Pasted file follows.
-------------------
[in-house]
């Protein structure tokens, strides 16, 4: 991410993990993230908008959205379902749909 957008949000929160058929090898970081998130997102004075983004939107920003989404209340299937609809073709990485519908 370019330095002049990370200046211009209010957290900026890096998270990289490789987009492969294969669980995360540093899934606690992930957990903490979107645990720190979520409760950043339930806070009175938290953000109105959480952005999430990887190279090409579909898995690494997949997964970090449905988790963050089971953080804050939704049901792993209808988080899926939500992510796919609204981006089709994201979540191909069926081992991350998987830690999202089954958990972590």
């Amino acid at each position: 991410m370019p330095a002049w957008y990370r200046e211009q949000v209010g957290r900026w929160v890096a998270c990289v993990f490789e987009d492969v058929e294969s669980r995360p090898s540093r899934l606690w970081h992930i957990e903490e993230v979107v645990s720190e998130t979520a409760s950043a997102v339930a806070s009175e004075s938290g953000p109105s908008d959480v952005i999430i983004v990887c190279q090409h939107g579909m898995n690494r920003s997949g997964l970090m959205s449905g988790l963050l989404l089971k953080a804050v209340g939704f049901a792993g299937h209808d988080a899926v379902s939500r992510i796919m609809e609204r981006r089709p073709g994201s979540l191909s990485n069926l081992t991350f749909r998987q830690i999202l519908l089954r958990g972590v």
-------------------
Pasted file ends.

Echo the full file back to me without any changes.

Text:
[in-house]
């Protein structure tokens, strides 16, 4: 991410993990993230908008959205379902749909 957008949000929160058929090898970081998130997102004075983004939107920003989404209340299937609809073709990485519908 370019330095002049990370200046211009209010957290900026890096998270990289490789987009492969294969669980995360540093899934606690992930957990903490979107645990720190979520409760950043339930806070009175938290953000109105959480952005999430990887190279090409579909898995690494997949997964970090449905988790963050089971953080804050939704049901792993209808988080899926939500992510796919609204981006089709994201979540191909069926081992991350998987830690999202089954958990972590």
């Amino acid at each position: 991410m370019p330095a002049w957008y990370r200046e211009q949000v209010g957290r900026w929160v890096a998270c990289v993990f490789e987009d492969v058929e294969s669980r995360p090898s540093r899934l606690w970081h992930i957990e903490e993230v979107v645990s720190e998130t979520a409760s950043a997102v339930a806070s009175e004075s938290g953000p109105s908008d959480v952005i999430i983004v990887c190279q090409h939107g579909m898995n690494r920003s997949g997964l970090m959205s449905g988790l963050l989404l089971k953080a804050v209340g939704f049901a792993g299937h209808d988080a899926v379902s939500r992510i796919m609809e609204r981006r089709p073709g994201s979540l191909s990485n069926l081992t991350f749909r998987q830690i999202l519908l089954r958990g972590v």